Creutzfeld-Jakob disease vCJD
The primary purpose of cleaning surgical instruments and scopes is to remove all inorganic and organic bioburden material from the internal and external surfaces of flexible endoscopes. The secondary purpose of cleaning surgical instruments and scopes is to maintain and improve the “passive Layer” of stainless steel. The passive layer is provided by the manufacturer of surgical stainless steel to resist (prevent) corrosion. Proper cleaning of surgical instruments will maintain and improve this passive layer. (for more information go to: Prevent Corrosion – Importance of Cleaning) If the manual cleaning of surgical instruments, brushing and rinsing steps are not properly carried out, protein debris can harden and lead to formation of biofilm on the biopsy channel of the endoscope. The optimal cleaning surgical instrument protocol will break down bioburden and clean the surface. Inadequate cleaning surgical of instruments can thus result in material remaining on the endoscope surfaces which prevents disinfection and sterilization fluids or gases reaching all parts of potentially contaminated surfaces. Inadequate sterilization or disinfection may in turn result in transmission of infectious organisms when the endoscope is reused. The intricate design, delicate materials and susceptibility to damage of flexible endoscopes further complicates their decontamination. The reprocessing decontamination process, whether done manually or automatically in a surgical instrument washer can only be effective if cleaning is adequate.
ONEcleaner Surgical Instrument Enzyme Detergent Lubricant Cleaner
Multi Enzyme Surgical Instruments Cleaning Concentrates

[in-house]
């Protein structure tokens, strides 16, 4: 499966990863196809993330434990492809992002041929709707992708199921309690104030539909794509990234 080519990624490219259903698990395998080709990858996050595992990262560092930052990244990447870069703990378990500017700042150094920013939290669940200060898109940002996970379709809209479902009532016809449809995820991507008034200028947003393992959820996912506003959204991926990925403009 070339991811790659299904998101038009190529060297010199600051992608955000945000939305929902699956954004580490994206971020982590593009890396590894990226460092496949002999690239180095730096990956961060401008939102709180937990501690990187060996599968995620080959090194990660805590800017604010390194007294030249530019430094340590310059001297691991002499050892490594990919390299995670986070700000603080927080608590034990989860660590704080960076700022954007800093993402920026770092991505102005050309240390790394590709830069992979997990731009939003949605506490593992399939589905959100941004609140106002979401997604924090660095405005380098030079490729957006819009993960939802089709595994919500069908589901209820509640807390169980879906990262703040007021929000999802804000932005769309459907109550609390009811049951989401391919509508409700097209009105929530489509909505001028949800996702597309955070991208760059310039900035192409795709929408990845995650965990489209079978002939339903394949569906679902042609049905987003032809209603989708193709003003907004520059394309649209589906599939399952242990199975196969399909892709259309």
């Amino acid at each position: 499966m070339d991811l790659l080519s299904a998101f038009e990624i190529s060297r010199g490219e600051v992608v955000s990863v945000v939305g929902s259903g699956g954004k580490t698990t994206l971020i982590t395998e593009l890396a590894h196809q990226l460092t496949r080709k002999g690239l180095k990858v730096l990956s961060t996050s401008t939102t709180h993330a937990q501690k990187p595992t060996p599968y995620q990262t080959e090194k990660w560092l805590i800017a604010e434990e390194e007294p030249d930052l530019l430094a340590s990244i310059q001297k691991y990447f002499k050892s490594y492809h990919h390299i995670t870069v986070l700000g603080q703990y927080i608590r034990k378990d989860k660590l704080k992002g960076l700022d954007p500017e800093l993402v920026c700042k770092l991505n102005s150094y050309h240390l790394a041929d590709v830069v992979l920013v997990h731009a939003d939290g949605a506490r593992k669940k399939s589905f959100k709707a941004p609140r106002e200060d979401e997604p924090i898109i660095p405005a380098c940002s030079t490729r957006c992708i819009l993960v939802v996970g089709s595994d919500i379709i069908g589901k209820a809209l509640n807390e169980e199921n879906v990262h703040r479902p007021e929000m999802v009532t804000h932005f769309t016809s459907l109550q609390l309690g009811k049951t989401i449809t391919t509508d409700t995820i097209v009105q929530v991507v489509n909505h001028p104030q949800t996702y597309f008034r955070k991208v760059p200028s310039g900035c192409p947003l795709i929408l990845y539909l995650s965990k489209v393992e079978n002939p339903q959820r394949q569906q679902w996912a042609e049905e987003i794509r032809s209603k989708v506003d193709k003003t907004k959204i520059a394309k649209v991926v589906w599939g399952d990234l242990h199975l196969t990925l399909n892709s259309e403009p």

Enzyme Surgical Instrument Cleaners function more effectively at temperatures above room temperature. The optimal range begins as > 22C - 72°F with performance reaching it's peak at 58.3C - 137F. This is often referred to as the optimal temperature for the performance or activity of enzymatic action. The activity of Surgical Instrument Cleaners enzymes does not stop at higher temperatures but the level of performance does begin to decrease. Enzyme cleaning concentrates enzyme-detergents and all-in-one Surgical Instrument Cleaners, which include enzymes, should be used in accordance with the manufacturer's recommendations and the recommendations of the medical devices being cleaned. The approach is the same if the presence of pathological prions (including the prions of vCJD Creutzfeld-Jakob disease) is suspected, however attention to detail is more important. It has been long known, that prions are unusually resistant to disinfection and sterilization by physical and chemical methods in common use for decontamination of infectious pathogens. It is a difficult task to gain a consensus opinion on what constitutes optimal and practical conditions for decontamination of prions. Numerous studies have been conducted, but they do not reflect the reprocessing procedures for surgery instruments in a clinical setting which are critical for iatrogenic transmission. The method of reprocessing prion contaminated surgery instruments and scopes includes (1) decontamination by NaOH or NaOCl for 30 or 60 minutes followed by GL-autoclaving at 121°C for 30 minutes, (2) cleaning and (3) routine PL-sterilizing at 134°C. It is known that some surgery instruments cannot be decontaminated by heat and moisture. Disinfectants have been widely used for this purpose although practically ineffective. The most common practice believes that the only completely safe way to prevent transmission of vCJD is to use single-use surgery instruments. Because of the pervasive distribution of these infectious proteins and the long incubation time of the disease, reprocessing of surgery instruments and scopes has been identified as a risk factor for nosocomial transmission of vCJD. Research has shown that the agent of the vCJD disease, an infectious prion protein, is extremely resistant to today’s sterilization methods; therefore, the argument, “It does not matter if instruments are 100 percent clean, as they will be sterilized,” is definitely no longer valid. Today, we understand the washing process is fully as important as the sterilization process. Today’s standard washing processes require increasingly sophisticated Surgical Instrument Cleaners. Detergents, which are used in these processes, can be mild, with a neutral pH, or they may be more aggressive, with values in the alkaline range of the pH scale. A number of hospitals and surgery centers are effectively using neutral pH “combination” enzymatic-detergent Surgical Instrument Cleaners for reprocessing surgery instruments and scopes. The “combination” enzyme-detergent cleaners provide optimal cleaning as well as the highest possible level of care for surgery instruments and scopes. The early prion inactivation approach, using a high concentrate of sodium hydroxide solution or sodium hypochlorite combined with long hold times, is generally lethal for medical surgical instruments and washer-decontaminators- disinfectors. Recently, researchers have been looking for less destructive methods to decontaminate surgery instruments potentially contaminated with prions. The use of “combination” enzymatic-detergent Surgical Instrument Cleaners has offered the highest level of cleaning outcomes.